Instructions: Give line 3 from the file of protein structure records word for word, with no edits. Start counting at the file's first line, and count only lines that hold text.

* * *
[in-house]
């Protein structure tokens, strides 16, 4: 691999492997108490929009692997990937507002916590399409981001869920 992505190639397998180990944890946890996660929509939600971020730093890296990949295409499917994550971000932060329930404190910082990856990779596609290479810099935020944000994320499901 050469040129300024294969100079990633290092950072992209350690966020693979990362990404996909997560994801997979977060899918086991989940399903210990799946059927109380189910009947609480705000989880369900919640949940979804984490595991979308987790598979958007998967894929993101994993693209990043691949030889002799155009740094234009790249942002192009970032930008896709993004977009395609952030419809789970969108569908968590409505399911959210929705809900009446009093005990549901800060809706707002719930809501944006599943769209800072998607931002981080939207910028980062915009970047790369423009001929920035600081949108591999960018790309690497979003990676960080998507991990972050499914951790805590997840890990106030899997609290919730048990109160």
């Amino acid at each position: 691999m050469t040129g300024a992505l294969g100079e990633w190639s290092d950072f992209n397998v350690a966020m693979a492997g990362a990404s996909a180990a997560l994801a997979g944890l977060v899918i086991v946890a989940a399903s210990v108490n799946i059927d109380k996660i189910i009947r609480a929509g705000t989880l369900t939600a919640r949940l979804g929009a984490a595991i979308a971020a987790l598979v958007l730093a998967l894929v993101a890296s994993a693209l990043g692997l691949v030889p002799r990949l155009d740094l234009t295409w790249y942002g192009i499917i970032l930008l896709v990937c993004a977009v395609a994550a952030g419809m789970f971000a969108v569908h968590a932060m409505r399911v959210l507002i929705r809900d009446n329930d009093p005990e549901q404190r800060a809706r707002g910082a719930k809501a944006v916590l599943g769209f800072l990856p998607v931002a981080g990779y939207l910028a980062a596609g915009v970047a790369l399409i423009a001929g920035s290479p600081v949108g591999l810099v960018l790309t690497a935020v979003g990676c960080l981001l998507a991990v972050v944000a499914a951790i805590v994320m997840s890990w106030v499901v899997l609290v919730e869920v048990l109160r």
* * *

């Amino acid at each position: 691999m050469t040129g300024a992505l294969g100079e990633w190639s290092d950072f992209n397998v350690a966020m693979a492997g990362a990404s996909a180990a997560l994801a997979g944890l977060v899918i086991v946890a989940a399903s210990v108490n799946i059927d109380k996660i189910i009947r609480a929509g705000t989880l369900t939600a919640r949940l979804g929009a984490a595991i979308a971020a987790l598979v958007l730093a998967l894929v993101a890296s994993a693209l990043g692997l691949v030889p002799r990949l155009d740094l234009t295409w790249y942002g192009i499917i970032l930008l896709v990937c993004a977009v395609a994550a952030g419809m789970f971000a969108v569908h968590a932060m409505r399911v959210l507002i929705r809900d009446n329930d009093p005990e549901q404190r800060a809706r707002g910082a719930k809501a944006v916590l599943g769209f800072l990856p998607v931002a981080g990779y939207l910028a980062a596609g915009v970047a790369l399409i423009a001929g920035s290479p600081v949108g591999l810099v960018l790309t690497a935020v979003g990676c960080l981001l998507a991990v972050v944000a499914a951790i805590v994320m997840s890990w106030v499901v899997l609290v919730e869920v048990l109160r």